Sven had a hard time going to sleep. Just as he started to slip off into dreamland someone said, “I was murdered in this bed.”
He sprung up and threw the blanket aside! Standing at the end of the bed was a young woman. Her sad eyes drew him to her. He tensely waited to see if she’d speak again.
“The guy that runs these crummy hotel is a murderer!” she hotly claimed.
“What can I do about it?” he asked, while wondering if he lost his mind.
“Tell the cops where my body is.”
“Underneath your bed, below the floorboards.”
He jumped out of the bed at the same time she disappeared. He pinched himself to see if it was just a nightmare. It wasn’t. He’d just conversed with a ghost. He went outside hoping the cool night air would clear the cobwebs in his head.
“There he is!” a woman standing by the motel office shouted, pointing at Sven.
Suddenly he was surrounded by ghosts! He could see through their bodies, but they maintained enough of an image for him to tell they were once human. Questions flew at him from all angles.
“I’m buried underneath the parking lot, will you tell someone?”
“The manager is a murderer. Will you stop him?”
“Will you tell my family I’m buried beneath the floorboards in the main office?”
“Will you help me?” a chorus of undead voices pleaded.
While trying to hold on to his sanity Sven spoke out, “I don’t know why you picked me to haunt. I never believed in ghosts.”
“Joel told us you were a ghost whisperer, ” one of the young women said.
“He was killed when his pickup truck went off a cliff recently. He passed the word on that you could see and hear him,” the woman explained.
Sven was stumped. He didn’t know what to do. This supernatural drama playing out had him as a central character.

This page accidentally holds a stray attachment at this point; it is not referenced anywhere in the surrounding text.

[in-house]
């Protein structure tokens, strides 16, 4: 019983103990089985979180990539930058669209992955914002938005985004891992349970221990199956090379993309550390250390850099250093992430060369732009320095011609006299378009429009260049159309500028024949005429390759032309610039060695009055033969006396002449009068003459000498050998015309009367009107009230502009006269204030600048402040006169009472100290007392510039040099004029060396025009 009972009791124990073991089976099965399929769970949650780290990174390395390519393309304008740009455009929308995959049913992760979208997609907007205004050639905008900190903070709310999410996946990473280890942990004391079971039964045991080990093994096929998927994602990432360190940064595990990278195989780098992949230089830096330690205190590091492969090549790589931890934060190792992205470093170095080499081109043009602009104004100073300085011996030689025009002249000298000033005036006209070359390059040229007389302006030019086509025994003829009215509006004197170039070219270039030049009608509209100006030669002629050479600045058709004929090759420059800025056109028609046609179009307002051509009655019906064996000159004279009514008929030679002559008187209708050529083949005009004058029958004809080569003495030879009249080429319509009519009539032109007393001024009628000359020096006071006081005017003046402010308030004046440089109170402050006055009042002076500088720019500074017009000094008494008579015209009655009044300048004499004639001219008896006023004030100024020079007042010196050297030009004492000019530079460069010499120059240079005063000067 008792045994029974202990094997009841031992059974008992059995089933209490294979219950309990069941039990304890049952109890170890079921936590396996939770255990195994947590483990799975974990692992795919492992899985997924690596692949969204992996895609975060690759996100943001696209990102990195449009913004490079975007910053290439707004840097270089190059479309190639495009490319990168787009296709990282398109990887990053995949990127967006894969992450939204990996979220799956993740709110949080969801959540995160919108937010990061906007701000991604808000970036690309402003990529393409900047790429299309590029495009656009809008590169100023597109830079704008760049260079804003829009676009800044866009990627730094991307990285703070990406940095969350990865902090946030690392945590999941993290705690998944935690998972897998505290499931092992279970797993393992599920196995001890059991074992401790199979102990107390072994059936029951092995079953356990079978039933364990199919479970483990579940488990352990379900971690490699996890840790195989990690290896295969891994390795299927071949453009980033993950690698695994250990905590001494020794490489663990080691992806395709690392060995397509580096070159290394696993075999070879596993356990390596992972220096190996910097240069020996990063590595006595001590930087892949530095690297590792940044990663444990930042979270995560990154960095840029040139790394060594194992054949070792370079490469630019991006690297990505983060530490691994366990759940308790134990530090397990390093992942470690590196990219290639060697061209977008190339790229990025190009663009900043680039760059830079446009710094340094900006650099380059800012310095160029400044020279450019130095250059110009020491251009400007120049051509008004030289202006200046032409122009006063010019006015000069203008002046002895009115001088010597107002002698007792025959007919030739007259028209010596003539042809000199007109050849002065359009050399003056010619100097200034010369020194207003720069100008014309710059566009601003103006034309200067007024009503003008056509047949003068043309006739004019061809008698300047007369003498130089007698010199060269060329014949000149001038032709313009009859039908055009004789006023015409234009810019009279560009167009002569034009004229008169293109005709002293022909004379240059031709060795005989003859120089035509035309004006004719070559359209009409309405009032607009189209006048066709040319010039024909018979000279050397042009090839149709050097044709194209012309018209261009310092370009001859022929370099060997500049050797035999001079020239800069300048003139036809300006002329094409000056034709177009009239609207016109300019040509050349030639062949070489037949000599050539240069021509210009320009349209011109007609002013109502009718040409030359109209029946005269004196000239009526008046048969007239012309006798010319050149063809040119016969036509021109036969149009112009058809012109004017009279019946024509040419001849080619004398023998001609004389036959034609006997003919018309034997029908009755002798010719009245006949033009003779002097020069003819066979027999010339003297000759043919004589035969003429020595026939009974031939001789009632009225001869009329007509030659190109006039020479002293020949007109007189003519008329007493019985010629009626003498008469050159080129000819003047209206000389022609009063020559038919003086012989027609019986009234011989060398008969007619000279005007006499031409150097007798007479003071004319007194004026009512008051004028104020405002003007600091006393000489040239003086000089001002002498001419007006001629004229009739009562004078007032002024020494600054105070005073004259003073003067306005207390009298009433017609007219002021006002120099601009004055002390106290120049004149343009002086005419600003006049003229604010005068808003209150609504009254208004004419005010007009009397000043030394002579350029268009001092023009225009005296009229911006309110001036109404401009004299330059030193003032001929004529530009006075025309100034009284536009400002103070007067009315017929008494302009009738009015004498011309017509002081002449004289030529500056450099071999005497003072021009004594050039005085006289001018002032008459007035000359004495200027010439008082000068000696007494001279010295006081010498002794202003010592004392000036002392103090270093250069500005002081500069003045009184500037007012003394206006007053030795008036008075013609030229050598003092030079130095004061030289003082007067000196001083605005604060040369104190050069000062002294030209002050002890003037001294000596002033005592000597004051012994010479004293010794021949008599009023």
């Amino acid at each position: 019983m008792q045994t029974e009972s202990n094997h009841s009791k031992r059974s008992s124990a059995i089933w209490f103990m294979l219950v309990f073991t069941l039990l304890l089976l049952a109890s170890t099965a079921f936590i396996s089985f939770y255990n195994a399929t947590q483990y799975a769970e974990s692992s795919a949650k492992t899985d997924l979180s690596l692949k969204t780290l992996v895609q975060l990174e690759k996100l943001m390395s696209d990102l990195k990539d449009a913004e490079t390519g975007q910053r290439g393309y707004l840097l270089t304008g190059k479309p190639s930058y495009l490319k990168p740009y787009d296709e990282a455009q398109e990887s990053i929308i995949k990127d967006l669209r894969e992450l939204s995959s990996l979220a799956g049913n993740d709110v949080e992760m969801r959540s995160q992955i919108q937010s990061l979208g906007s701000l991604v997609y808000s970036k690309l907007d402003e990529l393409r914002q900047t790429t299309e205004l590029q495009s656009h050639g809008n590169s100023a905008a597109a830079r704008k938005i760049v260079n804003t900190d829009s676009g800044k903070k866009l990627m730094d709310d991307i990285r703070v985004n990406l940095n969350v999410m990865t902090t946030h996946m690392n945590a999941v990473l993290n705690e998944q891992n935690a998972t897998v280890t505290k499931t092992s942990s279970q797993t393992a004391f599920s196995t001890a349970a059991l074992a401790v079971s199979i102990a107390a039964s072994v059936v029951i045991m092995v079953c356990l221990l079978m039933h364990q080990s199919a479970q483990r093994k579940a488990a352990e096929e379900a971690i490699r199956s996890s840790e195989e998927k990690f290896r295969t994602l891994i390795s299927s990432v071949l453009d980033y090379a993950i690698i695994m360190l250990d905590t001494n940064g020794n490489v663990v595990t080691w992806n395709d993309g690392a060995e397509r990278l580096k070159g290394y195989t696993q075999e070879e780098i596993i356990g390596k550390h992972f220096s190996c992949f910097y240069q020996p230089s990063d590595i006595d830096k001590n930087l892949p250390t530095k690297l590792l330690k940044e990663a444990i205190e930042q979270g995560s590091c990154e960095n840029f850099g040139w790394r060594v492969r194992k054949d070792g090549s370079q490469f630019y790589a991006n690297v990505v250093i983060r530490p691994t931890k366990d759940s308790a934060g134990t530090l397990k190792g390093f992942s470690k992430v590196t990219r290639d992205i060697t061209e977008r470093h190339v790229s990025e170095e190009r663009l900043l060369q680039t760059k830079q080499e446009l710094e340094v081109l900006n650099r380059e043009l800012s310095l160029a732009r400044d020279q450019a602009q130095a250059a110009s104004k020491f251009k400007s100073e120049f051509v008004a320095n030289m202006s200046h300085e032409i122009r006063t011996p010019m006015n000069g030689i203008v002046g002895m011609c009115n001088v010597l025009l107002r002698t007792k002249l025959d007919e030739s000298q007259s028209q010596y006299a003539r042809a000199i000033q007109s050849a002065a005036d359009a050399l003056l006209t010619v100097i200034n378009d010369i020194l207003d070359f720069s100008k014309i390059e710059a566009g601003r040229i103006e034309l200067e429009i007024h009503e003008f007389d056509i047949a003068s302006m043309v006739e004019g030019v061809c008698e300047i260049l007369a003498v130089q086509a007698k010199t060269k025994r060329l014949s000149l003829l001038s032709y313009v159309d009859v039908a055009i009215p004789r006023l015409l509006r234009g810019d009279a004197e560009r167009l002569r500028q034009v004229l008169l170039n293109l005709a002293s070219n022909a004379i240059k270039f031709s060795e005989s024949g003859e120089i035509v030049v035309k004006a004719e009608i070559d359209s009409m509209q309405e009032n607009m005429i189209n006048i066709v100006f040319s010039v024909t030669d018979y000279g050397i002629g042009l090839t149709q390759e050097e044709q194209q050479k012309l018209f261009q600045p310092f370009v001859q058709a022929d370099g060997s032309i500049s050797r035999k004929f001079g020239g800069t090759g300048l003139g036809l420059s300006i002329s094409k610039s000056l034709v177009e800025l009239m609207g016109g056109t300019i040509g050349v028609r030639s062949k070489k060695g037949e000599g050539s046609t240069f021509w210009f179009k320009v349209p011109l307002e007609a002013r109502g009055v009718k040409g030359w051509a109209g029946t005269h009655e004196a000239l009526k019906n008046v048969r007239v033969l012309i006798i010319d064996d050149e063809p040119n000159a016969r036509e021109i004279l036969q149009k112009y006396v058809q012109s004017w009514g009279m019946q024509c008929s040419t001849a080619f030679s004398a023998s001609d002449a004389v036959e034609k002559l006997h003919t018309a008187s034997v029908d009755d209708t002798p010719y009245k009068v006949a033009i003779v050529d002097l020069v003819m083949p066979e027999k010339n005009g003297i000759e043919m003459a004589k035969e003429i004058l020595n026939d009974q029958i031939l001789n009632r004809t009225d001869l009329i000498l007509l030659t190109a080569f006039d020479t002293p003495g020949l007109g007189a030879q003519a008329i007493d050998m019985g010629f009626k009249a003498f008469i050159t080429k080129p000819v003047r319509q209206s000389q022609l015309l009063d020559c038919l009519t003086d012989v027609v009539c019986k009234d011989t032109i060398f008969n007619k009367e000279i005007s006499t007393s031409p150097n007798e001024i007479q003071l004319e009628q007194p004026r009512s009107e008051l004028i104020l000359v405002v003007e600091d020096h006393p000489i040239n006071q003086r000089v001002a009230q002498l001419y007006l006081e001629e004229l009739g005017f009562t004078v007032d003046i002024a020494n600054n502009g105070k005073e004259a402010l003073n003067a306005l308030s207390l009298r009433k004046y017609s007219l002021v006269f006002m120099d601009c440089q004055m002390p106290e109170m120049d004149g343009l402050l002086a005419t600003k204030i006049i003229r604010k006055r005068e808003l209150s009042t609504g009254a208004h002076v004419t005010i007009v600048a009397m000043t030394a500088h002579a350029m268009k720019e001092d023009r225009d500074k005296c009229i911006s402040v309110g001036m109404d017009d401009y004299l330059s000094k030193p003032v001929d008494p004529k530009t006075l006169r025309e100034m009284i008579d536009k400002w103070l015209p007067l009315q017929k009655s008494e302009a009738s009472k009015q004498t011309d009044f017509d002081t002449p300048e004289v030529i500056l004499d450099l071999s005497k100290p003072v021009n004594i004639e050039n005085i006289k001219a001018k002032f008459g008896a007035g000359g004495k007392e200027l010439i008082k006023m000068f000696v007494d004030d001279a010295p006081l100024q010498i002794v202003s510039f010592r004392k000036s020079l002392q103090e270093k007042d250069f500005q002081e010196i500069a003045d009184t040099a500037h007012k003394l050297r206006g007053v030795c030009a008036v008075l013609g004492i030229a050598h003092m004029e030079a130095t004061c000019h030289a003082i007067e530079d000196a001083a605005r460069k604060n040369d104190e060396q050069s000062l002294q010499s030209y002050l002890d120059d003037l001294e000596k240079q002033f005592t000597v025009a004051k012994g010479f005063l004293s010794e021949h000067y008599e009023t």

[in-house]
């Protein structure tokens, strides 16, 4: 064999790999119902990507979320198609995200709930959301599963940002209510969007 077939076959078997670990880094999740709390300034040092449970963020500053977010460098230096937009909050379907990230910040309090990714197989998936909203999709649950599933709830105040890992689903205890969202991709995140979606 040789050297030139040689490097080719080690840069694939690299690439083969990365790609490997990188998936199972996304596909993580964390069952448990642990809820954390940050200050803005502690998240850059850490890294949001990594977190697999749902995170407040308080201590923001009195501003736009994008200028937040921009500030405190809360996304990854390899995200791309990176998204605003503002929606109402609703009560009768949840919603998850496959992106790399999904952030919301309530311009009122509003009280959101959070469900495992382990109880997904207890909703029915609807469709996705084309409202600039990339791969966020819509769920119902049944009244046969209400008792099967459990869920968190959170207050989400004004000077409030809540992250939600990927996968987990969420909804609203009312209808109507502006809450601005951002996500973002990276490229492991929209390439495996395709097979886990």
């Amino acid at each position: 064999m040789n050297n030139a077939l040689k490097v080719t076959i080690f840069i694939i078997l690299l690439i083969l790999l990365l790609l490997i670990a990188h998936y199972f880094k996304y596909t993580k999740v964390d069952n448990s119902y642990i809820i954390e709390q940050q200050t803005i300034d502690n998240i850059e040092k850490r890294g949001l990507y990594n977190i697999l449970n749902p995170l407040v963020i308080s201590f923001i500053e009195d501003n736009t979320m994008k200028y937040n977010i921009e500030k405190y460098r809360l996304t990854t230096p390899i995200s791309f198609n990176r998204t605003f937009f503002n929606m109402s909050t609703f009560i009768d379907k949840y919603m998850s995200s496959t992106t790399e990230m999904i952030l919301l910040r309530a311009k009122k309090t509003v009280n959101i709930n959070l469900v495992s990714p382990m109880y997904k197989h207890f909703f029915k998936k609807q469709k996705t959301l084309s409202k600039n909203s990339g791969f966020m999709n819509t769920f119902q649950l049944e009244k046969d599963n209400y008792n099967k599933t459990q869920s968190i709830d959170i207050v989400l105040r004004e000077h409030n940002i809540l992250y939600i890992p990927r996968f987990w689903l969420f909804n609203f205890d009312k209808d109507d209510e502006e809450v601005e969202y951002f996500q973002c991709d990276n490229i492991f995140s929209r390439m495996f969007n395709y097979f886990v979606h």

Then he heard someone scream in terror! The ghosts were gone when he headed for the room where he thought the scream came from. Without even thinking, he kicked the door in.
Bent over a young woman in bed, with his hands around her neck, was the motel manager!
Sven ran over and punched the manager in his jaw just as he was letting go of the woman who was gasping for air. The punch shattered his jaw, and when Sven put a chokehold on him, he passed out.
“Do you have a cell phone?” he asked the young woman who was still gagging. She pointed at the end table. He dialed 911 and sat on the end of the bed, watching to see if the manager woke up.
Afterward, the police hailed him as a hero. Everyone in Garberville was stunned to hear about the murderer in their midst. That he was a serial killer made it a national news story.
After talking with police investigators he refused to grant any interviews. He didn’t want to be a public figure. When he got back on the road, going north towards Eureka, he started thinking that what happened was probably a once in a lifetime thing.
He certainly hoped so.
As the days went by he lost himself riding his Harley along the beautiful northern coast. He stayed in motels and continued to head north with no real destination in mind.
One night, while he stayed at a little offbeat motel just below Seattle, Washington, someone woke him up. He opened his eyes warily expecting the worst. He wasn’t disappointed.
A man dressed in animal furs and holding an ancient rifle stood in the corner of his room staring at him. It took all he had not to get up and run out of the room screaming!
“Hold on sonny…” the man said, “I don’t want anything from you. I just heard that you can talk with ghosts and I wanted to see if it were true. I know you can see me now, but can you really hear me?”
Inspiration struck Sven like a lightning bolt. He didn’t answer the ghost. Instead he just stared dumbly in his direction.
After a long pause the man shook his head, “I didn’t think so. You can’t believe everything you hear,” he said.
“It’s too bad…I could have told him where to find that hoard of gold I stashed just before the Indians got hold of my hide.”
“Wait a minute! Did you say gold hoard?” Sven suddenly piped up.
“It’s too bad,” the ghost said mischievously, before disappearing.
As It Stands, maybe Sven won’t be so quick to deny his talent next time.